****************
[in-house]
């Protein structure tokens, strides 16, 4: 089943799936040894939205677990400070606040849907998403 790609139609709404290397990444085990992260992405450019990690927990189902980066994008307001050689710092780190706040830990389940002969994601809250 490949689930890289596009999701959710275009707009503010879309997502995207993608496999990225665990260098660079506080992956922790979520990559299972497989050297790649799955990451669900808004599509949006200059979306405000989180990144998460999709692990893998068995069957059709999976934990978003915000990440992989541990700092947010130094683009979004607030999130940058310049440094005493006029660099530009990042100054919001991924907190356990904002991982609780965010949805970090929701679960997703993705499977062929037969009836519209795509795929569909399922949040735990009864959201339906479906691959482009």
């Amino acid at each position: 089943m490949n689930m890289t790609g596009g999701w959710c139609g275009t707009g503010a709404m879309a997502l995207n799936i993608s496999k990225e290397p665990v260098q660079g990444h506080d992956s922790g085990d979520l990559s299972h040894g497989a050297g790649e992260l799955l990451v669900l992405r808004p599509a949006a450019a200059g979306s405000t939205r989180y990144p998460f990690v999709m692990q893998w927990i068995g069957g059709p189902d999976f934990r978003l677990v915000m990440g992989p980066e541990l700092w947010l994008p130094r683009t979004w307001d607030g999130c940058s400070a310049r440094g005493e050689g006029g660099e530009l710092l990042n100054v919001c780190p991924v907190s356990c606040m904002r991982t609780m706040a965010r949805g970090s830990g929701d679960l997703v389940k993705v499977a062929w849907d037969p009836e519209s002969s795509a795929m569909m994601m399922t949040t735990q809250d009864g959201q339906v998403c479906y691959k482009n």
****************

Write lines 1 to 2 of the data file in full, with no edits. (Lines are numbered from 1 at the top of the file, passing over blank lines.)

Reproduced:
[in-house]
């Protein structure tokens, strides 16, 4: 089943799936040894939205677990400070606040849907998403 790609139609709404290397990444085990992260992405450019990690927990189902980066994008307001050689710092780190706040830990389940002969994601809250 490949689930890289596009999701959710275009707009503010879309997502995207993608496999990225665990260098660079506080992956922790979520990559299972497989050297790649799955990451669900808004599509949006200059979306405000989180990144998460999709692990893998068995069957059709999976934990978003915000990440992989541990700092947010130094683009979004607030999130940058310049440094005493006029660099530009990042100054919001991924907190356990904002991982609780965010949805970090929701679960997703993705499977062929037969009836519209795509795929569909399922949040735990009864959201339906479906691959482009």